By Chanchal Kumawat
When we see the word “sustainable”, nostalgia strikes. A seventh-grader is seated in his class full of quiet students, religiously attending the social science lecture. Some are waiting for the bell to ring, while some are looking outside the window, not realizing that in every minute of that class, activity is being carried out around the world which is going to result in the depletion of our environment. Many laws were enacted to make life possible and to raise public awareness of the issues. They proved to be effective. We have to understand that development is an essential part of life, and so is the environment, but in the furtherance of one, we cannot ignore the other. Balance plays a very important role here. In the Mahabharata, in the Bhishma Parva, refers to the earth as an “ever-yielding cow” provided its resources are developed and managed with balance and control: “if the earth is well looked after, it becomes the father, mother, child, firmament, and heaven of all creatures.” We celebrate Earth Day (22 April), Environment Day (5 June), and many more, but we need to use that enthusiasm, energy, and awareness in order to protect the earth and environment and actually create an impact.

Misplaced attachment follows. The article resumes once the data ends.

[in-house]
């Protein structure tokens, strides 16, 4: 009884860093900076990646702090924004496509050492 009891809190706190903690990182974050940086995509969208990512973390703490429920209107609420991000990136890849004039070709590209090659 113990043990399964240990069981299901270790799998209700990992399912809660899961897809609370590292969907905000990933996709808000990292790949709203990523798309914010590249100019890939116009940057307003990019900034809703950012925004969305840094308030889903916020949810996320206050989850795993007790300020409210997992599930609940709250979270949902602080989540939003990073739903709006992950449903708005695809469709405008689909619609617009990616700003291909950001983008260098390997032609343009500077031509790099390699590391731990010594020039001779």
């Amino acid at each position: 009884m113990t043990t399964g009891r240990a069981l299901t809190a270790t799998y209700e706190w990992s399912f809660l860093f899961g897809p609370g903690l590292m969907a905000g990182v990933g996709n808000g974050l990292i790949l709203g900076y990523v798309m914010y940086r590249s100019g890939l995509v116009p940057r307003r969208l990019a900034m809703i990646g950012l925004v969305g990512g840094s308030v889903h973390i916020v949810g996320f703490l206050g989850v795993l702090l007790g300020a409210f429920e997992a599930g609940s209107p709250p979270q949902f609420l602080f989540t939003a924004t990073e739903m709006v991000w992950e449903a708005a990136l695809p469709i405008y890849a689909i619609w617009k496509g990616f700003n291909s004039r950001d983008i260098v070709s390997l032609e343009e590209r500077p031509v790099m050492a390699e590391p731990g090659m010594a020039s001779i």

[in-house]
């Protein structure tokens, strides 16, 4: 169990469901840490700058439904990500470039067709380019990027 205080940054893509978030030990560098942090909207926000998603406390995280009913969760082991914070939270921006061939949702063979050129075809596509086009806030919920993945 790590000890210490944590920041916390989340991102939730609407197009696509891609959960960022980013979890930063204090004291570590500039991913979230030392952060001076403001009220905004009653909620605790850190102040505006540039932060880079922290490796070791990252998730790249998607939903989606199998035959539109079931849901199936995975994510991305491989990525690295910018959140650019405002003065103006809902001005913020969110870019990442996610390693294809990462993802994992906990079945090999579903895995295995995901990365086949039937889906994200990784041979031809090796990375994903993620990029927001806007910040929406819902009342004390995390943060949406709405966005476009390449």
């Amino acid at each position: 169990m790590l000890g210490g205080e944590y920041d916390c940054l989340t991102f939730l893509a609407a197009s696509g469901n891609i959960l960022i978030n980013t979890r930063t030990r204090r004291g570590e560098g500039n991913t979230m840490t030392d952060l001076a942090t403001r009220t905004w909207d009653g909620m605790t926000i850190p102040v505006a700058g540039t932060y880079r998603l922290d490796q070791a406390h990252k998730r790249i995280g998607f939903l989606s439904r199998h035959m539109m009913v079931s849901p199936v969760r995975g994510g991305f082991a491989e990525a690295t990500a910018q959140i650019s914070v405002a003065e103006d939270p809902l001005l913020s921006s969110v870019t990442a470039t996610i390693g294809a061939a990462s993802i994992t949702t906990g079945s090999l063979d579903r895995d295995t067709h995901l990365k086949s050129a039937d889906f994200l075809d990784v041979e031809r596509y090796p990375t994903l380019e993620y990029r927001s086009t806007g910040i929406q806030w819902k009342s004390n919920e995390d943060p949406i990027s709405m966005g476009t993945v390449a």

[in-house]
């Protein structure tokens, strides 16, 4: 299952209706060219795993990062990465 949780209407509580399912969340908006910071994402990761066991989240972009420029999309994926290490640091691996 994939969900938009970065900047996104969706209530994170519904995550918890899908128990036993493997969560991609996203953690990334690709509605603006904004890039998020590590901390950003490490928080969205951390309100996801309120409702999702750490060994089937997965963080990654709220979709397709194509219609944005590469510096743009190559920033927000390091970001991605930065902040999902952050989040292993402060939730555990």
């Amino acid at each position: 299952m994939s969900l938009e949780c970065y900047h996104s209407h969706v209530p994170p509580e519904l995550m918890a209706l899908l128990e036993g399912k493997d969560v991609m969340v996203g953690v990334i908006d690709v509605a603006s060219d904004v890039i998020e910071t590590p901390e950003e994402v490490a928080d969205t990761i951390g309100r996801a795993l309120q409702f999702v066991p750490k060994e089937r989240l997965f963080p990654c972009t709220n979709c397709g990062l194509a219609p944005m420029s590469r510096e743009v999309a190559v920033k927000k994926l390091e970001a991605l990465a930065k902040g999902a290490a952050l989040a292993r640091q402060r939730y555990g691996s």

What is a Sustainable Environment and Way of Life?
Sustainable living is a practical concept focused on reducing personal and societal environmental impact by maximizing adjustments that mitigate climate change and other negative environmental concerns. In a nutshell, sustainable living is a strategy for reducing one’s “carbon footprint.” That is, by living sustainably, one uses the least amount of the earth’s resources possible while also attempting to reduce the environmental damage caused by their existence.